For years, I’ve been meaning to get my Amateur Radio Licence and back in April, I finally did it. However, I haven’t done anything with it until recently, and I figure that I should probably start blogging about HAM. I know that many people at various hacker cons have been convincing people to get their licence, and Make Magazine has featured Amateur Radio numerous times. The problem with most mainstream guides is that they’re American, and the system the FCC has set up is more complex and isn’t as straightforward as the Canadian system. In addition to that, the US has more people, and as such has more Amateurs under the age of 40. That matters, because if there’s not new blood, corporations are going to start grabbing more and more frequency for themselves, and that’s bad for anyone who has an interest in RF. I think that Rogers, Bell and Telus owns enough spectrum in Canada, IMO.
Why the hell would I want to do that?
Having a HAM Radio opens up a world of possibilities for hackers. There’s something to be said for having one of the only technologies that can communicate with satellites in space. Yes, REAL SPACE, as in Low Earth Orbit. That, combined with being able to experiment with voice and data on amateur frequencies makes this a useful licence to have. For example, in theory, I can now legally run OpenBTS as a secondary user of the ISM band by setting the ID of my tower as my call sign and not running encryption. As long as I don’t interfere with other users of the band, it’s all good. (I’m not sure how practical this is, since many phones won’t operate when you use the bands, but it’s legal at that point.)
Also, if you actually go outside a major city, you’ll notice that all the Telco providers suck at providing a network in remote areas. In BC, I know that I don’t get good signal in the Fraser Canyon, and I also know that Eastern Oregon has bad signal based on my trip to Burning Man last year. Being able to radio for help while stuck in the heat isn’t exactly radical self-reliance, but it’s a hell of a lot better than going through all your camping supplies in a day and risking dehydration in the summer, or worse. Being prepared isn’t a bad thing.
At any rate, there’s no guide for people to become HAMs and so I’m blogging about my experiences. This blog post will now be mostly about getting licenced:
The best way to get licensed is to take a course from a local HAM club. I did my exam at VECTOR, and their main goal is to try and get people licensed so that they can get more people to help them during their field days and other major events, such as the Celebration of Light. I’m mostly interested in tinkering, but this is a very important aspect of Amateur Radio, and I recommend this course. The downside is that when I took it, it started at 7:00 AM on Saturday, and most of my friends weren’t as dedicated, which sucks.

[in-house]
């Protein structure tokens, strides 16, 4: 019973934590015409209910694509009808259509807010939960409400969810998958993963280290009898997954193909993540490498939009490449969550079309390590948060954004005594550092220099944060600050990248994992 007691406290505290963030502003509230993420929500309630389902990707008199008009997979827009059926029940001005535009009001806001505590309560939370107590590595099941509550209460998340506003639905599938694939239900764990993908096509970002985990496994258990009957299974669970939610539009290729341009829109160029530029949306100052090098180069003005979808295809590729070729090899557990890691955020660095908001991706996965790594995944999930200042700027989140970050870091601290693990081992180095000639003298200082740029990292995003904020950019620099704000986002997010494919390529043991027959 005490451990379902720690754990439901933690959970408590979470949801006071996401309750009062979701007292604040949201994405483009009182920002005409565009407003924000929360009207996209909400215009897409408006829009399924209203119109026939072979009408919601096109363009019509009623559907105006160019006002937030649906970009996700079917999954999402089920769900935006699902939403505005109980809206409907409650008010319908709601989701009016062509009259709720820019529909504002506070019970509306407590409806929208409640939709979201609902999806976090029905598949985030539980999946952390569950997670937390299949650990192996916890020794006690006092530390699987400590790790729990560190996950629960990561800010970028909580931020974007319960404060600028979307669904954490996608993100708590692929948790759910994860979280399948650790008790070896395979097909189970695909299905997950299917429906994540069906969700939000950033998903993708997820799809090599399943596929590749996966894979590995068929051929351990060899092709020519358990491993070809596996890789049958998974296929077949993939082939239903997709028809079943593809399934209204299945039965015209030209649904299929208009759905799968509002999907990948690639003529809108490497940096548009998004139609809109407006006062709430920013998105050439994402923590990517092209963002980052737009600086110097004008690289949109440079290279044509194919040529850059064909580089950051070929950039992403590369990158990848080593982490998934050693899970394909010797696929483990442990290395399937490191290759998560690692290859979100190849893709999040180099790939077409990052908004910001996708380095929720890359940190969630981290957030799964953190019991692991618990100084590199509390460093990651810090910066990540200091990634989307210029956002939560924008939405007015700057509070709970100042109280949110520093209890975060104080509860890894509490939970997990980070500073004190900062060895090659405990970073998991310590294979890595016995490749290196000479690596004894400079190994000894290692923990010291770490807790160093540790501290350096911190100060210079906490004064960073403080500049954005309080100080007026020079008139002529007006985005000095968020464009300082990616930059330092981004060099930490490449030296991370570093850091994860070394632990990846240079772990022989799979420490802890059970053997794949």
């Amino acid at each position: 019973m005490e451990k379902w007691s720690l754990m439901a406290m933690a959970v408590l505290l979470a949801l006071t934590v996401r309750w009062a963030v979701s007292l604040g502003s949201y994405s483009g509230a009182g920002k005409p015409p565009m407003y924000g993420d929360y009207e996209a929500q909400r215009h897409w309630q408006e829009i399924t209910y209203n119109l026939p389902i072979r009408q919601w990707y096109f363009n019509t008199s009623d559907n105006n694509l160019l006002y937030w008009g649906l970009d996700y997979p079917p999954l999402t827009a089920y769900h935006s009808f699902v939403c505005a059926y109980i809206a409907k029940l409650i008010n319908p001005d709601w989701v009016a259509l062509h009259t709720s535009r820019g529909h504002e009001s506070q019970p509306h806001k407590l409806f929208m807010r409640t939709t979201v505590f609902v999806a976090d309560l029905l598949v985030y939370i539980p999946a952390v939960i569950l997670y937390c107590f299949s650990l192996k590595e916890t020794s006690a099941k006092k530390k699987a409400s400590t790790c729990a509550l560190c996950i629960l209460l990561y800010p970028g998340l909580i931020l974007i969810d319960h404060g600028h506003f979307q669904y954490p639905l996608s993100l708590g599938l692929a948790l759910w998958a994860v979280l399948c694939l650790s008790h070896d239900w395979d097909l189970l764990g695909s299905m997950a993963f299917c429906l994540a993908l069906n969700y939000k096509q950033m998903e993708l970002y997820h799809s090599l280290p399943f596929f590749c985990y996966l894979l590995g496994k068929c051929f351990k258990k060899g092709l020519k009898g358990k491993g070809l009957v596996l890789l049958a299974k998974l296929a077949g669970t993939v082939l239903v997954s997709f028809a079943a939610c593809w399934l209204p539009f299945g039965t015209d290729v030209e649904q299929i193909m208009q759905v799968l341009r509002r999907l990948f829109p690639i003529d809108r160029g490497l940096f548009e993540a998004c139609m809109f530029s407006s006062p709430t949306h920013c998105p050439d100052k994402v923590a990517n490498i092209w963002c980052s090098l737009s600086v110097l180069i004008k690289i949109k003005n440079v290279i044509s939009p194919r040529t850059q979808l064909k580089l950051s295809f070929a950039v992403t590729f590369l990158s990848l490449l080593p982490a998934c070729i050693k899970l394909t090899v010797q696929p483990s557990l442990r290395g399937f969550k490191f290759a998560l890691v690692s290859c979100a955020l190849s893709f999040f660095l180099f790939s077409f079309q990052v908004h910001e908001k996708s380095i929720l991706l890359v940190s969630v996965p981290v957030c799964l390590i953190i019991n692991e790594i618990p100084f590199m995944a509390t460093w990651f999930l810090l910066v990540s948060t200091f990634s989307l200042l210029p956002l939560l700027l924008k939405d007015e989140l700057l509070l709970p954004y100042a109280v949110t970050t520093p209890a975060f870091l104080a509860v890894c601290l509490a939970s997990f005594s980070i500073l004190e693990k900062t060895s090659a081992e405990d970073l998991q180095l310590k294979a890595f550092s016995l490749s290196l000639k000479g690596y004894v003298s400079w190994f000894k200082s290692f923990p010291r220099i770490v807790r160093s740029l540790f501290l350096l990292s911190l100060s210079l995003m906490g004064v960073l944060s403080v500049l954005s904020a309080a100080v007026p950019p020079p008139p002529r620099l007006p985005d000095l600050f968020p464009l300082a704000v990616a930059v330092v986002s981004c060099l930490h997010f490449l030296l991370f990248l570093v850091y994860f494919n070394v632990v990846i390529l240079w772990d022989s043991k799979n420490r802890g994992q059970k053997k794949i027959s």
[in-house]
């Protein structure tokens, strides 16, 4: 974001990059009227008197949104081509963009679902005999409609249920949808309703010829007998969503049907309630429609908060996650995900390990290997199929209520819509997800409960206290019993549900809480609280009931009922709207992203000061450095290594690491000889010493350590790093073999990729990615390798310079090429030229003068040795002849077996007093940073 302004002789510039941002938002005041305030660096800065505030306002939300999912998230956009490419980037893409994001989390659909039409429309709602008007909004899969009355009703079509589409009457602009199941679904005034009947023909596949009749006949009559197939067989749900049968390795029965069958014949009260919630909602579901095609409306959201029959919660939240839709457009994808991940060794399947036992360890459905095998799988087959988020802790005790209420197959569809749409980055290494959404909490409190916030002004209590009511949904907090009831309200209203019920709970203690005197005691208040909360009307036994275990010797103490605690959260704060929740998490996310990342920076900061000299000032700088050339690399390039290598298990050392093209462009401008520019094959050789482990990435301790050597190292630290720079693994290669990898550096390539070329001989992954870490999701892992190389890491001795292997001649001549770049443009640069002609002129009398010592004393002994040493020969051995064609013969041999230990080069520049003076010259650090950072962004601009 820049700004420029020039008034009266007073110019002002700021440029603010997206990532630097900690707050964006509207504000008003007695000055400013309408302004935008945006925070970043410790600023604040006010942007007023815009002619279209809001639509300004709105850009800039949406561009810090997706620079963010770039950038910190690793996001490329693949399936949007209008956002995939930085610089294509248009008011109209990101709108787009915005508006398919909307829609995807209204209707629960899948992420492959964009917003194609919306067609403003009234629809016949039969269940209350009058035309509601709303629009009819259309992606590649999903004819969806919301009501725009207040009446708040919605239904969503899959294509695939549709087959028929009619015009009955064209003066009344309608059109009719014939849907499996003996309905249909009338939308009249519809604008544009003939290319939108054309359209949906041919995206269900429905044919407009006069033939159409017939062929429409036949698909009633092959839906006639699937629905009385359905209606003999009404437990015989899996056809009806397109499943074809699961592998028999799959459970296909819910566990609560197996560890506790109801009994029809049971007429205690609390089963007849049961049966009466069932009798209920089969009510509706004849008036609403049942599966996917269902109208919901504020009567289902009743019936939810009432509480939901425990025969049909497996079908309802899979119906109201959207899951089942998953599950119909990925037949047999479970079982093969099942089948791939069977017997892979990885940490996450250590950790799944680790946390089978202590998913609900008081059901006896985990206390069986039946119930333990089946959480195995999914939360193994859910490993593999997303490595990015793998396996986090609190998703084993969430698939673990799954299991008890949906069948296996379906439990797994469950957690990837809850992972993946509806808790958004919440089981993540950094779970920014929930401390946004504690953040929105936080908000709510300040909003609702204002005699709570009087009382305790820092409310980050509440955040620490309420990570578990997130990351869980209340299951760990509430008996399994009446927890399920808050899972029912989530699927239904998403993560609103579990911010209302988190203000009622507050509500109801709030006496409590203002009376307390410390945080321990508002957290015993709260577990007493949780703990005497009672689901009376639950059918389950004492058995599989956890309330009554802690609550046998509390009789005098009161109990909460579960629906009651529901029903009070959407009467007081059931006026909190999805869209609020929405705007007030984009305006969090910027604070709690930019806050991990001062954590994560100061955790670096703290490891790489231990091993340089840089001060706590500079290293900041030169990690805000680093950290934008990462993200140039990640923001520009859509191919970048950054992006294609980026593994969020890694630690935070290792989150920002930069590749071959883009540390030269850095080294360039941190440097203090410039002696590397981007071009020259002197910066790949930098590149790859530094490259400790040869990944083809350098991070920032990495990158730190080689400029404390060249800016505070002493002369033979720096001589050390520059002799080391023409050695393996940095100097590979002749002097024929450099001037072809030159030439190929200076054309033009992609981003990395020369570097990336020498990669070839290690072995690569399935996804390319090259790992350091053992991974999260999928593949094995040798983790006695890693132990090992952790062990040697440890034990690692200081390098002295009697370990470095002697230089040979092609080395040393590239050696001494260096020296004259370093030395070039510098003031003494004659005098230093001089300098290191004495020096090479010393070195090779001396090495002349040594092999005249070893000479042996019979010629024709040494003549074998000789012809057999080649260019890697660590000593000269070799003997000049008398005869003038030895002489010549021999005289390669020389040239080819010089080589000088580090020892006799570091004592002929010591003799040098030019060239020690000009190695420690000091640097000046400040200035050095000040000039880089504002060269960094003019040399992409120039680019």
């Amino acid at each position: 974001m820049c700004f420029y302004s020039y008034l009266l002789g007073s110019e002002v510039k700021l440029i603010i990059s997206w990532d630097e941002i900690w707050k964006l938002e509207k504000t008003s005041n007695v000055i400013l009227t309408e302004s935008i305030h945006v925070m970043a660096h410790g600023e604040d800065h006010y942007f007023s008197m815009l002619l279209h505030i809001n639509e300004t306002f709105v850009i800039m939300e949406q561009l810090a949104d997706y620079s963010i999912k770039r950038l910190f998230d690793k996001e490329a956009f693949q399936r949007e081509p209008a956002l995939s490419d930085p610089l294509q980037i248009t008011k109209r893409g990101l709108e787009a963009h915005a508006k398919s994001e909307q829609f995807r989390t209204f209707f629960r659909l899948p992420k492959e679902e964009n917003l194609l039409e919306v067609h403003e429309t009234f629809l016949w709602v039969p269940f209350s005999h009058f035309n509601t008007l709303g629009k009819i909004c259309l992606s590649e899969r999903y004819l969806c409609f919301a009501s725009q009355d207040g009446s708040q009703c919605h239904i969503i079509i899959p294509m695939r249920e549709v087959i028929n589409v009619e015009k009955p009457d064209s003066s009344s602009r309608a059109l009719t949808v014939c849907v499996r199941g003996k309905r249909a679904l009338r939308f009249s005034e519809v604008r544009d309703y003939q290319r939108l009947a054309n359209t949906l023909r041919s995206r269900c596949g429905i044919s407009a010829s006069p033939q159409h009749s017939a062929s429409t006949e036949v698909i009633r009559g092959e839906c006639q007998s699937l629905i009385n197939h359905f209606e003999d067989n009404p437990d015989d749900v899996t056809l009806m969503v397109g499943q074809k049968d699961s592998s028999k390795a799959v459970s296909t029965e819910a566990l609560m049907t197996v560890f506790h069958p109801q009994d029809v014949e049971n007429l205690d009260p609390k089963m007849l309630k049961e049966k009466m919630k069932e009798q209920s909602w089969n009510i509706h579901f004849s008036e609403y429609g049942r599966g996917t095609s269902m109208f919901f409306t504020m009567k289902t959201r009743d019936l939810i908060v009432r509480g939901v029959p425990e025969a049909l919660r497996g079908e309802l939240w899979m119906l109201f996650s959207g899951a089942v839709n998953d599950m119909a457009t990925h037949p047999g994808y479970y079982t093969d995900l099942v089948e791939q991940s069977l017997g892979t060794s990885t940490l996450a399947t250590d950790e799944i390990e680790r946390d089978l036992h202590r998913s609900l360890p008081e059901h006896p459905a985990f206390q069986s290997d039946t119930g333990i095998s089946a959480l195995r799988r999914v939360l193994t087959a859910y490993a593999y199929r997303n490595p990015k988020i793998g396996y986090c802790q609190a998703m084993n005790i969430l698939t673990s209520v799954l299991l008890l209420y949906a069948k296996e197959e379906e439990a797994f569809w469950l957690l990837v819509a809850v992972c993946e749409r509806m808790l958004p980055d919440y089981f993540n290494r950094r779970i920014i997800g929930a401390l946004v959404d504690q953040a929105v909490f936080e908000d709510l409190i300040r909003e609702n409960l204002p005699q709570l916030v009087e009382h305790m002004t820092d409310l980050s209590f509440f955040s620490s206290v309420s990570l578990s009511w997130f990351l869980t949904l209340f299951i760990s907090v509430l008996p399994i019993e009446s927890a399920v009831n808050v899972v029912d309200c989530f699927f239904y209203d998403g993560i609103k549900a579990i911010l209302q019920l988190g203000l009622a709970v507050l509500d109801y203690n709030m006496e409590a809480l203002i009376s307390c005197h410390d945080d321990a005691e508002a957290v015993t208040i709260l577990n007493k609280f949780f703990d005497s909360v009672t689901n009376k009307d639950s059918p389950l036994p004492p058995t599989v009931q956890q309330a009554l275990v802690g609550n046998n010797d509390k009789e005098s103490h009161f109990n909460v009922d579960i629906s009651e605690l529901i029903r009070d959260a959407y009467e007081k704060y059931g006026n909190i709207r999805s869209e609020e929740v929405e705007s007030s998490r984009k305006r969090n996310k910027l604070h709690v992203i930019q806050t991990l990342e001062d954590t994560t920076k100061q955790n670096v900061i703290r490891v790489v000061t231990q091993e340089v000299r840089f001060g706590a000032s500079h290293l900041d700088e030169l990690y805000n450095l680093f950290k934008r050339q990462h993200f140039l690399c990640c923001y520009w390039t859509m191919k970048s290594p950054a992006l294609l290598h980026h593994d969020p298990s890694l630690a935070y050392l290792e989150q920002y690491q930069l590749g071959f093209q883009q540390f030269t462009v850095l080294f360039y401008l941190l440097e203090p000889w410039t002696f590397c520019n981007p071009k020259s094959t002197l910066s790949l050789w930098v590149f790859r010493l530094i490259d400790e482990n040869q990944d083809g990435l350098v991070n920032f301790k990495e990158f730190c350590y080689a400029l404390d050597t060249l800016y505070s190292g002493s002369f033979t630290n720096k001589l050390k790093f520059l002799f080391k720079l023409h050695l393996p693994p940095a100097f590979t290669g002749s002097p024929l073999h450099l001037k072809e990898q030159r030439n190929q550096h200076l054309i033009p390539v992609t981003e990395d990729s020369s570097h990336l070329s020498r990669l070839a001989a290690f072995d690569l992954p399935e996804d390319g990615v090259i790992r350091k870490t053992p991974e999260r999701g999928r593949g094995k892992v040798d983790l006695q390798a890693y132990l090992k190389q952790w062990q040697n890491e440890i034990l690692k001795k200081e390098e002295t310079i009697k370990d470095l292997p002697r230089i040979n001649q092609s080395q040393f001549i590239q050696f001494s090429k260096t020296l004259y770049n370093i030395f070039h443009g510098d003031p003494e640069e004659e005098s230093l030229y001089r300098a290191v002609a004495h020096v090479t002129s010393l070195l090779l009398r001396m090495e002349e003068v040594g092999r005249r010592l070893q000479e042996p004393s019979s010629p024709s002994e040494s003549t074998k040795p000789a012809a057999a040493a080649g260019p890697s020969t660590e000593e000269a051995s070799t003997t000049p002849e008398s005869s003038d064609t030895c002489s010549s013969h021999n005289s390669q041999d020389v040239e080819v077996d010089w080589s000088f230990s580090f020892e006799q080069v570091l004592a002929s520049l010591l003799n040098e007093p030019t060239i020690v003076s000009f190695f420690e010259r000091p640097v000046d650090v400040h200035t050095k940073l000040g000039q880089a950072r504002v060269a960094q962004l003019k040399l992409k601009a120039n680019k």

That being said, the best way to practice for the exam is to use Exhaminer, and to do it over and over again until you pass the exam. This is very much memorization, but it does help that you actually read the book. Most of the answers are common sense, such as questions about having a high-powered antenna near people. I basically went into University Study Mode when I studied for it, and I got Basic with Honours easily.
(If you use a Mac, you’re kinda SOL, since I couldn’t get WINE to work right on a Mac. I did all my studing on my Ubuntu box. One thing that you’ll find in HAM Radio is that most of the easy software tools to use are implemented in Windows.)
The Radio Amateurs of Canada has a list of clubs, but the problem with this is that it hasn’t been updated. I personally haven’t had any luck contacting the UBC HAM Radio club by e-mail, and many people at VHS who tried contacting them suspect that it may be defunct.
If you have a problems finding a course, ask around the local hackerspace. I know that Vancouver Hack Space does have some active HAMs, as does hacklab.to and foulab in Montreal. Chances are that there may be enough interested enough people to form a club at the Hackerspace and offer classes. This is something that’s been looked at for a while at VHS, and hopefully we’ll do more HAM stuff there in the near future.
Licence Levels – Canadian Style
Unlike the US, where there’s numerous qualifications, Canada only has three main qualifications. These are the following:
- Basic (with and without honours)
- Morse Code (5wpm and 15wpm)
I have my Basic with Honours, which means that I have access to all the bands. They assume that if you get over 80% on the basic exam, you can be trusted to study what you need to know to not make a total fool of yourself on the gentleman’s band. Morse Code isn’t required for using Ham Radio in Canada or the US, but if you go to any other country in the world, you most likely can’t operate there. Also, if you are a US amateur looking to operate in Canada, you only have Basic without Morse, because the reciprocal treaty is over 50 years old. I’m probably going to get Advanced and Morse so that I can operate in Europe when I go to the next Chaos Communications Camp.
Anyway, with Basic, you can transmit on the Amateur Radio Bands above 30MHz, and with Honours, Morse Code and Advanced, you can transmit on the Amateur bands below 30MHz. Advanced also gives you the ability to build your own equipment for your own use, and for use by other people who also have the Advanced qualification.
I think I’ll stop my blog post here for now, but I recommend that people find a club and get licenced. It’s important to use this band properly, because it helps protect a public resource and privilege that will go away if it is neglected or abused. I’ll have more posts about HAM in the future, mostly about my adventures in HAM. They can include things such as how to get started on a budget, as well as talking about fun SDR tricks. I’m thinking that these blog posts would be useful for people in Canada starting out.